Structural Enactments of AIgorimithic Discrimination


To develop complex AI systems, vast amounts of data is needed. Many AI systems are currently developed through invasive techniques to collect people’s personal data.

With the unknown possibilities of data sharing between ranging companies or organizations, the drive for accountability and transparency became alive in a sense. Every day people want to know where their private information is going and to have their voices heard by the organizations. An awareness towards clear transparency and accountability, in order to fix the “leaky pipes of corruption and inefficiency,” has grown in importance as evidence of the corruption of numerous organizations has become public news.

Using this concept’s definition, which is “an openness of the governance system through clear processes and procedures and easy access to public information for citizens [stimulating] ethical awareness in public service through information sharing”, it would seem that there are straightforward policies put in place to improve the issues that arise [3]; however, that is not the case. With organizations submitting vague statements regarding their initiatives, adjusting evidence pieces, and lacking consideration for systematic impact, all of the procedures put in place are close to irrelevant [5]. Similarly, policies that are put in place to protect against biases then become majorly overlooked since baseline issues within these organizations do not meet the standards that were initially put in place.

The emphasis on regulating the information that systems are able to obtain brings to light the problems we are facing and that we potentially could have faced prior to the implementation. A simple tweet, post, or picture can identify a person’s name, location, interest, family, and more, and despite those minor details seemingly having no impact on the individual's life, the questions of why would a company think to collect this data, how could the data be disproportionately used, and who could they potentially be sharing the information with, arises.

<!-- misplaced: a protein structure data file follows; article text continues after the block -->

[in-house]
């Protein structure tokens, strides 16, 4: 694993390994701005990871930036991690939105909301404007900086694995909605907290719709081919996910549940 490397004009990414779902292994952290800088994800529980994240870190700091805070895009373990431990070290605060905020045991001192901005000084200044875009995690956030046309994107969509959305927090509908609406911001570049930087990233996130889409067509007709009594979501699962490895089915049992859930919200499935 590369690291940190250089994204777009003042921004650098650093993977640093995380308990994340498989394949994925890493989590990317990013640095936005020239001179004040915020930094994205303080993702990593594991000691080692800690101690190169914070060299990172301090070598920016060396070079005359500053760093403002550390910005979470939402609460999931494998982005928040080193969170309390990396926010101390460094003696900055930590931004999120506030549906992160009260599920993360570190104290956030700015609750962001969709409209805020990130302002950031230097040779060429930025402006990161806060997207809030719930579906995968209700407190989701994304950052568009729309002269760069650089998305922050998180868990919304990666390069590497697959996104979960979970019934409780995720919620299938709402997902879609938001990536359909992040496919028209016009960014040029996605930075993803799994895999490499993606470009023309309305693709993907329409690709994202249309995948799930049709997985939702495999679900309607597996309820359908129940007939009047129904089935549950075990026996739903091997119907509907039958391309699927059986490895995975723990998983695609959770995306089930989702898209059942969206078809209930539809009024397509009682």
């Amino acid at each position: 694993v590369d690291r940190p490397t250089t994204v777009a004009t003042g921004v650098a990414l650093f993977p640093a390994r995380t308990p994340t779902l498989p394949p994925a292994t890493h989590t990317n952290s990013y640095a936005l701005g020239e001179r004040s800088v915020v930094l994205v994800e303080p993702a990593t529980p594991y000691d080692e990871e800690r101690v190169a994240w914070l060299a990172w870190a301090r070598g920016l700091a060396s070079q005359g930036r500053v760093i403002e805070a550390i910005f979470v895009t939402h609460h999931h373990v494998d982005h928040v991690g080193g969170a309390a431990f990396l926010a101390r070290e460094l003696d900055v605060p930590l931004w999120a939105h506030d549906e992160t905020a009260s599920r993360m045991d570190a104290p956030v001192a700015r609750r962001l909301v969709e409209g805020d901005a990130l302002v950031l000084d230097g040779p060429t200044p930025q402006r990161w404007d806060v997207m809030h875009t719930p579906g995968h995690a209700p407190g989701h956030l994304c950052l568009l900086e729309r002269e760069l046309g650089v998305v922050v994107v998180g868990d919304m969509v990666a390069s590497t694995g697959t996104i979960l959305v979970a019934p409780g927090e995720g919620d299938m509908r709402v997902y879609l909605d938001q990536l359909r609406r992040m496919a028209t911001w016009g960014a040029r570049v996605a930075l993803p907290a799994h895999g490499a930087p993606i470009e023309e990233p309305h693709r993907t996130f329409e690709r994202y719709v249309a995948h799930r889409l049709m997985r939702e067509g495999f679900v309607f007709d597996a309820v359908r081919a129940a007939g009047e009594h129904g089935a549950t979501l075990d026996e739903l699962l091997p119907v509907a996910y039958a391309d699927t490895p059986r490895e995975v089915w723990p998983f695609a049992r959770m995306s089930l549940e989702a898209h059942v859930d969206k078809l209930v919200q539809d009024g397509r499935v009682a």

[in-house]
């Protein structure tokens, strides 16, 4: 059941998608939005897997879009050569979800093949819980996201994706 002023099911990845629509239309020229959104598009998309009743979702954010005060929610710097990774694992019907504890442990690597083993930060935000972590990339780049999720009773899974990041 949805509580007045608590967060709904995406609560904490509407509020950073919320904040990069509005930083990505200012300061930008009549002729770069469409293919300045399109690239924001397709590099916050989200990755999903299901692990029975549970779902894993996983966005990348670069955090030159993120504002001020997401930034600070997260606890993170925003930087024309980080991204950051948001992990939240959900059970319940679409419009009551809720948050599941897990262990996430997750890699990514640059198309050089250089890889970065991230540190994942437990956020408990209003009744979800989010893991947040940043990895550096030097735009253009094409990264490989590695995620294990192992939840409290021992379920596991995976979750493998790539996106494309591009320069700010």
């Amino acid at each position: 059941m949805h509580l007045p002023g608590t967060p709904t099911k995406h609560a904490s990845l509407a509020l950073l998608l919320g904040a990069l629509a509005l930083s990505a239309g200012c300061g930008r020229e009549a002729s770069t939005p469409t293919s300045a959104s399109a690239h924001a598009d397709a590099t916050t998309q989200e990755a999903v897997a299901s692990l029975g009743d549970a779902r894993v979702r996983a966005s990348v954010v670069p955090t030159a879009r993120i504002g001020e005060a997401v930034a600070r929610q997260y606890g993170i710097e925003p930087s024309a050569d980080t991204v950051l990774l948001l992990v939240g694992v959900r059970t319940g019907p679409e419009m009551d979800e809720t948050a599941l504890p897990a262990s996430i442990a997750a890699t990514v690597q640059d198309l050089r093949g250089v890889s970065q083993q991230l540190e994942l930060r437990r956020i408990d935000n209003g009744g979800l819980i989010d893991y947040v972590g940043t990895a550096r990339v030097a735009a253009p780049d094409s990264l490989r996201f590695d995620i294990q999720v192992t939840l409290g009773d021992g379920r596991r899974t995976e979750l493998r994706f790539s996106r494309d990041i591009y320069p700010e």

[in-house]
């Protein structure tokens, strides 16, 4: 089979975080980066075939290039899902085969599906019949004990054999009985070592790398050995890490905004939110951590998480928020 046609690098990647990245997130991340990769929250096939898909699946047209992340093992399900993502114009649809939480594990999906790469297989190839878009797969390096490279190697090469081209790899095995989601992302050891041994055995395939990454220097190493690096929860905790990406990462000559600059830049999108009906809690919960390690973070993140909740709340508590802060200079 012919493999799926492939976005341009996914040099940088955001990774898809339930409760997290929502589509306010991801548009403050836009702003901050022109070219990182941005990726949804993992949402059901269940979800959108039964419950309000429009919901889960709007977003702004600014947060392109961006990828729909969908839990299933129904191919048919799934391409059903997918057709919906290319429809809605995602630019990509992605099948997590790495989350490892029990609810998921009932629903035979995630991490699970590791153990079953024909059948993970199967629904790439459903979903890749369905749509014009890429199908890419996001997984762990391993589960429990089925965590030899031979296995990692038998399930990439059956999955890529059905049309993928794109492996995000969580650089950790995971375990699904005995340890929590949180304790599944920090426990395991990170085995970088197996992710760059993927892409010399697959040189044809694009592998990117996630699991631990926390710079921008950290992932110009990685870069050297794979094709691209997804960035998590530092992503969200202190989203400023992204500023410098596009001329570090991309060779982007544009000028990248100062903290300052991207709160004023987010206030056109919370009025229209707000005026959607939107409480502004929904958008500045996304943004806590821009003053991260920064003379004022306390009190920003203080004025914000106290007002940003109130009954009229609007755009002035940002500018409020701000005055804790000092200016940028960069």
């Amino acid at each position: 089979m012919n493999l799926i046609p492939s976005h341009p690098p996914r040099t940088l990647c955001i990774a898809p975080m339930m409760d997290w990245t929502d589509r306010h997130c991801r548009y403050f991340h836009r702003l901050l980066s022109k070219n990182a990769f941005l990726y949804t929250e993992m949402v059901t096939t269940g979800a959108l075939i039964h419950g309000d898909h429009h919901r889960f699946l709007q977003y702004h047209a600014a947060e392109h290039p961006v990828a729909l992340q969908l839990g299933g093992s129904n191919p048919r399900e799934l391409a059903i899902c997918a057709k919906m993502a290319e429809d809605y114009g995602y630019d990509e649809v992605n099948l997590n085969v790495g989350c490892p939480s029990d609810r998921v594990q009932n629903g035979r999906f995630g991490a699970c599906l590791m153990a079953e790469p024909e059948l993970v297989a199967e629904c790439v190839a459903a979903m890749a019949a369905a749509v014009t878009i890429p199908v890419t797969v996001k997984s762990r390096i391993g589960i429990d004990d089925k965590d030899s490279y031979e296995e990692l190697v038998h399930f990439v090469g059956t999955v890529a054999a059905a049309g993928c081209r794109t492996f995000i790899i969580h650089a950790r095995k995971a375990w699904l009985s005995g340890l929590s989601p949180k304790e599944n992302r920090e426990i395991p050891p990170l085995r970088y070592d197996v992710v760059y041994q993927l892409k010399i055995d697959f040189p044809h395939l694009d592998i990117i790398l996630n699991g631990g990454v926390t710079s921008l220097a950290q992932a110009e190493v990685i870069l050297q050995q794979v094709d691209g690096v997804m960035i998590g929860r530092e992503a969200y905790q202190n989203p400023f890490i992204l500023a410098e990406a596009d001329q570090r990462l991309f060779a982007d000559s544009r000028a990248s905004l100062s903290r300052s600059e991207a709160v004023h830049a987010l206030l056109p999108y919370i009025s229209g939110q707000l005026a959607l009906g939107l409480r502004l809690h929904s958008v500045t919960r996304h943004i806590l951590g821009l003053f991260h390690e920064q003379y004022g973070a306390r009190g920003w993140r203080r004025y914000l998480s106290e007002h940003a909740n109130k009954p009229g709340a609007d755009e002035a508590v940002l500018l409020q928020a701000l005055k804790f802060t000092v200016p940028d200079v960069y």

Vast amounts of computing power and human labor are used to build AI, and yet these systems remain largely invisible and are regularly exploited. The tech workers who perform the invisible maintenance of AI are particularly vulnerable to exploitation and overwork. The climate crisis is being accelerated by AI, which intensifies energy consumption and speeds up the extraction of natural resources.

Our work bias “happens automatically…by making quick judgments and assessments of people and situations, influenced by our background, cultural environment, and personal experiences” [6] and with the technical growth that we have developed, like artificial intelligence, creating narratives that pull in a certain demographic is becoming easier and easier. The idea of a simpler life is what many organizations use to romanticize the idea of urging for bias-based systems since the user will be able to find fashion, art, and daily items that attract their eye at faster rates. But with organizations “exploiting people’s private data rather than publicly available information” conversation should also come from the point of view of the cons and concerns that may arise [7].

#6 Exploitation of Environment as a Microaggression

Example of the Bias: The unfair advertising that can come out of having a device know a user more than they might know themselves creates a systematic issue, as it enhances those who are negatively impacted with policies that are already in place.